• Lynmar
    20 days ago
    I have always enjoyed walking and have participated in a weekly Nordic walking group for 9 years but sadly this stopped with the Covid lockdown. Keen to take advantage of the daily exercise permitted during lockdown, I began walks of an hour or more in my local area which started in a residential area and continued around the perimeter of 2 fields. I am from a farming background and relished the opportunity to reconnect with my agricultural roots, noticing the seasonal changes in the crops and hedgerows and delighting in the birdsong that surrounded me, especially that of the skylark. Spring was a beautiful season this year, with abundant blossom encouraged by the warm sunshine which was so welcome during months of fear and uncertainty. I have continued my walks 3 or 4 times a week, exchanging comments with those I meet and simply enjoying the fresh air and opportunity to stretch my legs. When I started out in March, the barley in the fields had only recently germinated and now the harvest has been gathered, the land prepared and next year's crops sown. In recent weeks, I have picked blackberries and sloes which I have watched developing from the spectacular blossom I enjoyed earlier in the year. In addition to the general health benefits of time spent in the great outdoors, regular walking has improved mobility in my hips and lower back and, combined with my on-line Pilates class, negated the need for regular visits to the physiotherapist. I have never been a sporty person but a walk, alone or with friends, really hits the spot for me, especially when followed by a cup of coffee and newspaper or book. Bliss!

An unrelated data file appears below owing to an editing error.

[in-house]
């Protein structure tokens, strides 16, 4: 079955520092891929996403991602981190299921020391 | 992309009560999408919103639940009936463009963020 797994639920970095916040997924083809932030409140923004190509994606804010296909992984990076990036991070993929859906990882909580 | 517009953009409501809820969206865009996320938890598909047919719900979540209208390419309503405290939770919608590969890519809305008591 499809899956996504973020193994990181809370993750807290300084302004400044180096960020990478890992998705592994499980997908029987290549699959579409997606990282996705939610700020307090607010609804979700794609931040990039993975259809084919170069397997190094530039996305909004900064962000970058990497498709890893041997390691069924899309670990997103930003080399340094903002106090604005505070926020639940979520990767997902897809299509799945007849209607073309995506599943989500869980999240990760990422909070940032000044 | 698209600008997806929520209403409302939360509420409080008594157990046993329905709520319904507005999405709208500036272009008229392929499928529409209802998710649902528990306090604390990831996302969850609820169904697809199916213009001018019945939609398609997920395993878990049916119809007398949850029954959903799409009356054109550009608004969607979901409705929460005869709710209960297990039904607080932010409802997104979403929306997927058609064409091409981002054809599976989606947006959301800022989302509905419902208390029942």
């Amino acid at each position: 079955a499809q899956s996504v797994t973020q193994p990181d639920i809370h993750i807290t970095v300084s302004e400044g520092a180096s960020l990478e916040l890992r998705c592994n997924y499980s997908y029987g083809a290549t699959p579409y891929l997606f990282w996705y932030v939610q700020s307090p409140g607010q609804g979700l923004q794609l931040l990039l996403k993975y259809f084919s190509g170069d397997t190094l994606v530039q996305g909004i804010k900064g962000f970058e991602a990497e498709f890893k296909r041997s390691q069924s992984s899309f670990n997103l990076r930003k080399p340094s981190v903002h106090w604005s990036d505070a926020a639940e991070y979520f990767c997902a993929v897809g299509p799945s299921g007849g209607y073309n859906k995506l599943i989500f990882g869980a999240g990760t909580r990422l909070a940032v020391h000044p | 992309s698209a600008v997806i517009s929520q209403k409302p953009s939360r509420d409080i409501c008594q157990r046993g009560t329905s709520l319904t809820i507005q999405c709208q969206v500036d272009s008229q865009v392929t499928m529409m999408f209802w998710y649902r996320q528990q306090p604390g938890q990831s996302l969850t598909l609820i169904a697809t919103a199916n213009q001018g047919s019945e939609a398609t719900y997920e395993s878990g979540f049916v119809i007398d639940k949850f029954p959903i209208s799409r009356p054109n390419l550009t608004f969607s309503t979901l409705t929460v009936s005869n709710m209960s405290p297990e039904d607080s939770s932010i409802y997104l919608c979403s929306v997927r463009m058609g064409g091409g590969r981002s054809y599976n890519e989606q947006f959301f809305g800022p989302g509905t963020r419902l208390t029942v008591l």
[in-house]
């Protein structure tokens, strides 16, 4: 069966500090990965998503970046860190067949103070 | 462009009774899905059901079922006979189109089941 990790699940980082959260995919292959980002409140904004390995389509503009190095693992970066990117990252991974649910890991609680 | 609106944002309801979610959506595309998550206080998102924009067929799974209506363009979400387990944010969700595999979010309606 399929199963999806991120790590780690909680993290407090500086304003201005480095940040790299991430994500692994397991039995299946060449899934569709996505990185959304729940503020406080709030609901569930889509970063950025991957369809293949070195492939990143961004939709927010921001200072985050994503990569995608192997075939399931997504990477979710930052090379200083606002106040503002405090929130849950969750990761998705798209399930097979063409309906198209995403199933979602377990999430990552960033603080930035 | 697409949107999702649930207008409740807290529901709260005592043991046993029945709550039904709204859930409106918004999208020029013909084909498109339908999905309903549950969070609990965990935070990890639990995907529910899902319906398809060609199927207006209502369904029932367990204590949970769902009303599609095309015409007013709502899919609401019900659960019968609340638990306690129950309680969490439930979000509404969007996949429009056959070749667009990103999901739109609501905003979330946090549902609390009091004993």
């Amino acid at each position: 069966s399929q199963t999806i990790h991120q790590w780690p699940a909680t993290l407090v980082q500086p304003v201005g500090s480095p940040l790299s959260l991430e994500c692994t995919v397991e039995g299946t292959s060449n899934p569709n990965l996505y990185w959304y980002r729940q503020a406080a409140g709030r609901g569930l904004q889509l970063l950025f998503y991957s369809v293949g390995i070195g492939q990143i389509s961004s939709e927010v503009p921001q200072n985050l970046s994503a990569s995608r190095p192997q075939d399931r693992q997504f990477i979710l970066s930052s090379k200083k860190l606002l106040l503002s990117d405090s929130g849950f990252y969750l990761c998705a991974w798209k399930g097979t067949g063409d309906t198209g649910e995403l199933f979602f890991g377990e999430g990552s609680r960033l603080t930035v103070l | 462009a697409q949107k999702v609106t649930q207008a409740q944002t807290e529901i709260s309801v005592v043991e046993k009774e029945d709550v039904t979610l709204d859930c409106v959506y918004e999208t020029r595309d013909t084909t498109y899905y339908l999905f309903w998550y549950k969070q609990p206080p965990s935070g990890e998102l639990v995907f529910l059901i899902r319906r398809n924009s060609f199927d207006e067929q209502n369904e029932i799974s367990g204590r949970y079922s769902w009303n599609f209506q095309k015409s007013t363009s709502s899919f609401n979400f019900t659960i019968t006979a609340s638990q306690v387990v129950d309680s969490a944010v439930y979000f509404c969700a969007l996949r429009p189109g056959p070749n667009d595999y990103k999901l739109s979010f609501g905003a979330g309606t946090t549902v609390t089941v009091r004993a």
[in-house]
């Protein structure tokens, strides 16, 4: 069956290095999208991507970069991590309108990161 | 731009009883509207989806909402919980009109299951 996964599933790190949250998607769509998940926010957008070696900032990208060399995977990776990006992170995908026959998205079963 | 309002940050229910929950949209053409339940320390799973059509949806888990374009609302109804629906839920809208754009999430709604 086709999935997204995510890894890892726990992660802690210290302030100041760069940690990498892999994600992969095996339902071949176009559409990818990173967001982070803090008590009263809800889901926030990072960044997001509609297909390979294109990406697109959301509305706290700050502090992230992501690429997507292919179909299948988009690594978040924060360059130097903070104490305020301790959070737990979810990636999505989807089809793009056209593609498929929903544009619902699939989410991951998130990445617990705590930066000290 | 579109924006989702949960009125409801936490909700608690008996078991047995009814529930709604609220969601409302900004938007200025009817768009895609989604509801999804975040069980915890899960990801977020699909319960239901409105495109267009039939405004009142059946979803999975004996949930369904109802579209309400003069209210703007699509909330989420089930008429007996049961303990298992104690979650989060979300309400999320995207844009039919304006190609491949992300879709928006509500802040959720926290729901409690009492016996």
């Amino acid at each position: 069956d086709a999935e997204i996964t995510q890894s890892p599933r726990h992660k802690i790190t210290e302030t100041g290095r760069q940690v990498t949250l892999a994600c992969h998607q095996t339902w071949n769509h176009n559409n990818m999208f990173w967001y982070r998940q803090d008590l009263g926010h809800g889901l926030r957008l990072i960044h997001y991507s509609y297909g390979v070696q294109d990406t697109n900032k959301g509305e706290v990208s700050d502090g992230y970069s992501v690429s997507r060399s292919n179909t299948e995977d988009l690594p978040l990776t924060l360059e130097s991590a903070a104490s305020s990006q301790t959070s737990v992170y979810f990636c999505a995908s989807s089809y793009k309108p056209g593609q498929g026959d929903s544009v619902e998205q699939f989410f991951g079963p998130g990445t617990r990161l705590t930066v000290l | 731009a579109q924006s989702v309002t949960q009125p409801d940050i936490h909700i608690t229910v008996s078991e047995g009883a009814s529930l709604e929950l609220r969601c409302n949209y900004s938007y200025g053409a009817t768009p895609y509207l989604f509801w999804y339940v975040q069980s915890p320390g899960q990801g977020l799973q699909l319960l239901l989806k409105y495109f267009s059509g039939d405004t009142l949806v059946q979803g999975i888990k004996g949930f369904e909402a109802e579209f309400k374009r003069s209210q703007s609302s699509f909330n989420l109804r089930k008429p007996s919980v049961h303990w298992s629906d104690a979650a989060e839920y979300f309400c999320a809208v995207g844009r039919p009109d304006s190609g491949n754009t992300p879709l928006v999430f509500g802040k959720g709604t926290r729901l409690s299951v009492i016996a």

• you
    21 days ago
    would like to win a book as I am rereading my books at the moment... I have been unable to do my usual tour of the charity book shops.
  • Ozdevon
    21 days ago
    We live within 10 minutes walk of a city but there is a green valley just five minutes away. Love walking there to see the seasons change & of course it encourages more wildlife such as woodpeckers into our garden. I never get bored of looking out onto our small back garden.